India history book cover
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The history of India traces the identification of countries, villages, towns and other regions of India, as well as royal dynasties, rulers, tribes, local festivities and traditions and regional languages. Ancient India enjoyed religious freedom and encourages the path of Dharma, a concept common to Buddhism, Hinduism, and Jainism.

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Languages of India and abroad

Marathi-English dictionary

Source: DDSA: The Molesworth Marathi and English Dictionary

gōmaṭī (गोमटी).—f A kind of bāṅgaḍī or glass-bracelet.

context information

Marathi is an Indo-European language having over 70 million native speakers people in (predominantly) Maharashtra India. Marathi, like many other Indo-Aryan languages, evolved from early forms of Prakrit, which itself is a subset of Sanskrit, one of the most ancient languages of the world.

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Sanskrit dictionary

Source: Cologne Digital Sanskrit Dictionaries: Monier-Williams Sanskrit-English Dictionary

1) Gomatī (गोमती):—[=go-matī] [from go-mat > go] a f. (go-matī) a place abounding in herds of cattle, [Ṛg-veda iv, 21, 4 and v, 61, 19]

2) [v.s. ...] Name of a village in the north [gana] palady-adi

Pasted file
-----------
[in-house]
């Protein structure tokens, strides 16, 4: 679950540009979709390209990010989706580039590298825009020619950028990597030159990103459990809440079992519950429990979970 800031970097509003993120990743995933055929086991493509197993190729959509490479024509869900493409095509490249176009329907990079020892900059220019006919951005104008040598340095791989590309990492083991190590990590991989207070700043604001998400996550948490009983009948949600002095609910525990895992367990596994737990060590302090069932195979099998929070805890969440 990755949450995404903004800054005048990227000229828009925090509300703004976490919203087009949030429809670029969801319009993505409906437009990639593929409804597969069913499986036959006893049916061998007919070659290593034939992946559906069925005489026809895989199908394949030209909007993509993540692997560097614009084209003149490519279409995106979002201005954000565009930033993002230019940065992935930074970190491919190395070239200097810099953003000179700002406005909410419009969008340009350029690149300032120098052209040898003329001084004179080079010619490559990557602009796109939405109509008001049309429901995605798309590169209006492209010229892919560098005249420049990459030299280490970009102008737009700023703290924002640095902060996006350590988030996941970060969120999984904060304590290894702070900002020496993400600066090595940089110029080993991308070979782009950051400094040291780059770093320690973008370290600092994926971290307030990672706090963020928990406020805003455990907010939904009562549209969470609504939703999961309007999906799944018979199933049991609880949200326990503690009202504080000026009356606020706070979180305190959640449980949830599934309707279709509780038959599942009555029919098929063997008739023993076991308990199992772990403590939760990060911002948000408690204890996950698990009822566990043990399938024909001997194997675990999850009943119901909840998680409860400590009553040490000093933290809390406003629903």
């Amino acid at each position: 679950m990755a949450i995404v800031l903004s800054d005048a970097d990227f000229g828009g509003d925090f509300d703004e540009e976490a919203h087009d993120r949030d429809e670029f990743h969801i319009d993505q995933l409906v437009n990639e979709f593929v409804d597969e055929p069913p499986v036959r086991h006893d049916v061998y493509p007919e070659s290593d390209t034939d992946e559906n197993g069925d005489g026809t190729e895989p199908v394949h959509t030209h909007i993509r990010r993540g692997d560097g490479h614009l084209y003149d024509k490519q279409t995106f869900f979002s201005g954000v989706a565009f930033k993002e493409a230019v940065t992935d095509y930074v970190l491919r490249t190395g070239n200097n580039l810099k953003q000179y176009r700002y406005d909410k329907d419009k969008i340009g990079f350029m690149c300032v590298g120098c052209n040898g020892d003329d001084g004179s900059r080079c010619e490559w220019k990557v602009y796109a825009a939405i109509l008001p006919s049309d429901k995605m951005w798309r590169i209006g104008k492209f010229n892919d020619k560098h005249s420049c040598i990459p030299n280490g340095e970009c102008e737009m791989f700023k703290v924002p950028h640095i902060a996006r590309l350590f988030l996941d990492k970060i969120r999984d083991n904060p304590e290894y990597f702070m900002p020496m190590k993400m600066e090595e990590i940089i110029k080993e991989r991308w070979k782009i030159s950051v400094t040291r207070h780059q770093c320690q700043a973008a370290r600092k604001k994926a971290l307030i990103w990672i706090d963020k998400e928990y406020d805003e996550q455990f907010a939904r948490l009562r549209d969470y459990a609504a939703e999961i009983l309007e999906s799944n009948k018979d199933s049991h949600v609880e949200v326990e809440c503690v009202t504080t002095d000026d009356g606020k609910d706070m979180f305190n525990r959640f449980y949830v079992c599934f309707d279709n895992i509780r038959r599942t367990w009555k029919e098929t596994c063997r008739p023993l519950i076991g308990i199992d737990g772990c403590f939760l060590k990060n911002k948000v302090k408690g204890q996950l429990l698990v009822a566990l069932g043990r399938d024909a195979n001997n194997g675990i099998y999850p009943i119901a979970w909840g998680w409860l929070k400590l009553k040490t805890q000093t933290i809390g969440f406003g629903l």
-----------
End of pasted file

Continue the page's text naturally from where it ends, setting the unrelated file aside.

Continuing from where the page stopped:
3) [v.s. ...] (go-matī) Name of a river falling into the Indus, [Ṛg-veda viii, 24, 30 and x, 75, 10]

4) [v.s. ...] another river falling into the Ganges, [Mahābhārata iii, iv] (metrically ti, [513]), [vi, xii, xiii; Harivaṃśa; Rāmāyaṇa] etc.

5) [v.s. ...] (with or without vidyā) Name of a Vedic hymn or formula to be repeated during expiation for killing a cow, [Mahābhārata xiii; Hemādri’s Caturvarga-cintāmaṇi i, 7]

6) [v.s. ...] Name of Dākṣāyaṇī in the Go-manta mountain, [Matsya-purāṇa xiii, 28.]

7) Gomati (गोमति):—[=go-mati] [from go] for See sub voce -mat.

8) Gomatī (गोमती):—[=go-matī] [from go] b f. of -mat q.v.

[Sanskrit to German] (Deutsch Wörterbuch)

Source: Cologne Digital Sanskrit Dictionaries: Böhtlingk and Roth Grosses Petersburger Wörterbuch

Gomati (गोमति):—= gomatī [Mahābhārata 4,] [?513; s. u.] gomant 2,b.

Source: Cologne Digital Sanskrit Dictionaries: Sanskrit-Wörterbuch in kürzerer Fassung

Gomati (गोमति):—(metrisch) = gomatī Nomen proprium eines Flusses.

context information

Sanskrit, also spelled संस्कृतम् (saṃskṛtam), is an ancient language of India commonly seen as the grandmother of the Indo-European language family (even English!). Closely allied with Prakrit and Pali, Sanskrit is more exhaustive in both grammar and terms and has the most extensive collection of literature in the world, greatly surpassing its sister-languages Greek and Latin.